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The aim of this study was to determine why bystanders did not use formal Emergency Medical Services (EMS) or conduct cardiopulmonary resuscitation (CPR) on the scene for out-of-hospital cardiac arrest (OHCA) patients in Hanoi, Vietnam.
This was a prospective, observational study of OHCA patients admitted to five tertiary hospitals in the Hanoi area from June 2018 through January 2019. The data were collected through interviews (using a structured questionnaire) with bystanders.
Of the 101 patients, 79% were aged <65 years, 71% were men, 79% were witnessed to collapse, 36% were transported to the hospital by formal EMS, and 16% received bystander CPR at the scene. The most frequently indicated reason for not using EMS by the attendants was “using a private vehicle or taxi is faster” (85%). The reasons bystanders did not conduct CPR at the scene included “not recognizing the ailment as cardiac arrest” (60%), “not knowing how to perform CPR” (33%), and “being afraid of doing harm to patients” (7%). Only seven percent of the bystanders had been trained in CPR.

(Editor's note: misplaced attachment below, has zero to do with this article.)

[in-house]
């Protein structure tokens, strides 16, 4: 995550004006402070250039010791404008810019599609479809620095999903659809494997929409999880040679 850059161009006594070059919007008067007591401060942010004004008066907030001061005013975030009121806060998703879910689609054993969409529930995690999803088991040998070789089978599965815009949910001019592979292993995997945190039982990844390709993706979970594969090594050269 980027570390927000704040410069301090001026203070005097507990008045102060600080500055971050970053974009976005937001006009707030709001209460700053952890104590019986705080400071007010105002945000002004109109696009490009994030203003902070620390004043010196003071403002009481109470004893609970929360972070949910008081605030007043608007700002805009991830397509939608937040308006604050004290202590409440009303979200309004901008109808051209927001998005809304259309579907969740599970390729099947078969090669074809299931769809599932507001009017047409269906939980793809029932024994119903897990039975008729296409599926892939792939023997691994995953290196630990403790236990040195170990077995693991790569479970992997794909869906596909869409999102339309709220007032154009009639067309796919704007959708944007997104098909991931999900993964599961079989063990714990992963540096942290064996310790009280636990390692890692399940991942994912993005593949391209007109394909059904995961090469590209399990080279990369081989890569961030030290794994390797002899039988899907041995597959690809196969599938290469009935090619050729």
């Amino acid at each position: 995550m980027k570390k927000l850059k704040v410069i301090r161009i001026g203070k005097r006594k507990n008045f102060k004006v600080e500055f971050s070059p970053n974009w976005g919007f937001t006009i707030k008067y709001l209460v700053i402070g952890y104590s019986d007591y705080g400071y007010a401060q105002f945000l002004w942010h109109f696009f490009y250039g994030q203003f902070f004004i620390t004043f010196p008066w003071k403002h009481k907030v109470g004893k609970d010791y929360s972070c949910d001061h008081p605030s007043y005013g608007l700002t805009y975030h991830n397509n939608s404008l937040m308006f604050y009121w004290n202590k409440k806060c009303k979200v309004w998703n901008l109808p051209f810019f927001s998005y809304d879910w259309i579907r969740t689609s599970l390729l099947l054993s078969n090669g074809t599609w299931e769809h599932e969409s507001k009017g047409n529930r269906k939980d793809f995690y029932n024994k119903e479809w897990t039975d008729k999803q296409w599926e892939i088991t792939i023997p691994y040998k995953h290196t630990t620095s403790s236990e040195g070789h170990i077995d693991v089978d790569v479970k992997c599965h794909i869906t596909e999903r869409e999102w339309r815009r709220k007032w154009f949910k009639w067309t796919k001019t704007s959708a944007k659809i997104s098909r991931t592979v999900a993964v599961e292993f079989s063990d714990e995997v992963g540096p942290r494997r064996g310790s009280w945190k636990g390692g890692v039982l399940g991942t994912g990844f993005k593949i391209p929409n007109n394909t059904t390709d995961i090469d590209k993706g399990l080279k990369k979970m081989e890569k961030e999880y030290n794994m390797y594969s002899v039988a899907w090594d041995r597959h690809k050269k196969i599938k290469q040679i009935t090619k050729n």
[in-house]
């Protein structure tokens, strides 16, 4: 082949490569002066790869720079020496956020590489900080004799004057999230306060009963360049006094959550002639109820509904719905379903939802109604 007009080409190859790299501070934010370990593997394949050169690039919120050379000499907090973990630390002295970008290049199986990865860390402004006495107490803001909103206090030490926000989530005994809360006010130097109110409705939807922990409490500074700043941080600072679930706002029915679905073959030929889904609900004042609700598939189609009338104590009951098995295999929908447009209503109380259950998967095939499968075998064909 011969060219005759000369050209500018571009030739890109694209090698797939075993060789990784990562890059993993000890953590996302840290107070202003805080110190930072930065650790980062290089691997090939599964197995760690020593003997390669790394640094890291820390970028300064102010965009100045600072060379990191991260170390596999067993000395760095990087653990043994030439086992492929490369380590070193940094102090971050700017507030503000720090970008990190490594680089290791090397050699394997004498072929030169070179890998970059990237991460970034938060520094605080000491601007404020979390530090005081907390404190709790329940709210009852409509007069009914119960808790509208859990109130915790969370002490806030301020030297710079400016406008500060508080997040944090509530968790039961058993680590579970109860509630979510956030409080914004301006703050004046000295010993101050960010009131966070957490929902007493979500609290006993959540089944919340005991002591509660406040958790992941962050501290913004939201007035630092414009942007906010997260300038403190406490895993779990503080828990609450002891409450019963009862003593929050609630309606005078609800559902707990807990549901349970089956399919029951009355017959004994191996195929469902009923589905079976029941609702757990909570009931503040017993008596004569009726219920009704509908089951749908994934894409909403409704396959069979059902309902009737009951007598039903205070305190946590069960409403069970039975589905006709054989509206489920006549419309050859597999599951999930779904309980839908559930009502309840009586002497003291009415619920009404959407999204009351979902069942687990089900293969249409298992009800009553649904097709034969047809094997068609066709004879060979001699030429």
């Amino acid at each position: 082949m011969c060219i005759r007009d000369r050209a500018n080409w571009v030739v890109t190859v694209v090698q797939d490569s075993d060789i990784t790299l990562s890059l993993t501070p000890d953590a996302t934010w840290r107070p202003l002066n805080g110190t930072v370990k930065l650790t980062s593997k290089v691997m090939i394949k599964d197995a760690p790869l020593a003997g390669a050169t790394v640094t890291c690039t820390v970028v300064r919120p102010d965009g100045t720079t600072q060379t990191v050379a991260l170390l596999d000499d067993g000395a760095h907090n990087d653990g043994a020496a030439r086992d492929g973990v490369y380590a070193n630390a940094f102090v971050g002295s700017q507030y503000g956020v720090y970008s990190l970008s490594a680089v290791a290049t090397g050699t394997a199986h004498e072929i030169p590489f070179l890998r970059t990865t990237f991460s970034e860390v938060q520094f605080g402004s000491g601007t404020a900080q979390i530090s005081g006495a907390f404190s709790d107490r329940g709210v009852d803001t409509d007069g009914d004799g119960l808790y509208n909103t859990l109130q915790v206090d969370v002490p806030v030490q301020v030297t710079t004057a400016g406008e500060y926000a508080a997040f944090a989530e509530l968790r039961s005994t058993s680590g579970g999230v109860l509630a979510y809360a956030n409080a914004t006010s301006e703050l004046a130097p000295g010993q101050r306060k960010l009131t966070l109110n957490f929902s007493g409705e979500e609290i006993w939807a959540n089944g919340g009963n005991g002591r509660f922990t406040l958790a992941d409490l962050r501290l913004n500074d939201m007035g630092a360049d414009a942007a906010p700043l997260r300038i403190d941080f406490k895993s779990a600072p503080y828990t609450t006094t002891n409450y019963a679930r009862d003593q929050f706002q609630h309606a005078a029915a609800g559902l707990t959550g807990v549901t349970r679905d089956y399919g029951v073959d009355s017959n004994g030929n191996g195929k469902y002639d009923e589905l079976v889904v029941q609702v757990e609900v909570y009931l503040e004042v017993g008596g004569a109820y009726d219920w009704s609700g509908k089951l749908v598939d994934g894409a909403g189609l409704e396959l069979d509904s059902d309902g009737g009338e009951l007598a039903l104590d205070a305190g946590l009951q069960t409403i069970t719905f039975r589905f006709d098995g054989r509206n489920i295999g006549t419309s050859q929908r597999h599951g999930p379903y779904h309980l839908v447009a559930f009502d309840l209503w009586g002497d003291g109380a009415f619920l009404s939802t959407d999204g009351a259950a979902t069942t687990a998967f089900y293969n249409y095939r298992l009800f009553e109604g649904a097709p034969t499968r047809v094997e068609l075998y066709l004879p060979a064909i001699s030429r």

The information revealed in this study provides useful information to indicate what to do to increase EMS use and CPR provision. Spreading awareness and training among community members regarding EMS roles, recognition of cardiac arrest, CPR skills, and dispatcher training to assist bystanders are crucial to improve the outcomes of OHCA patients in Vietnam.
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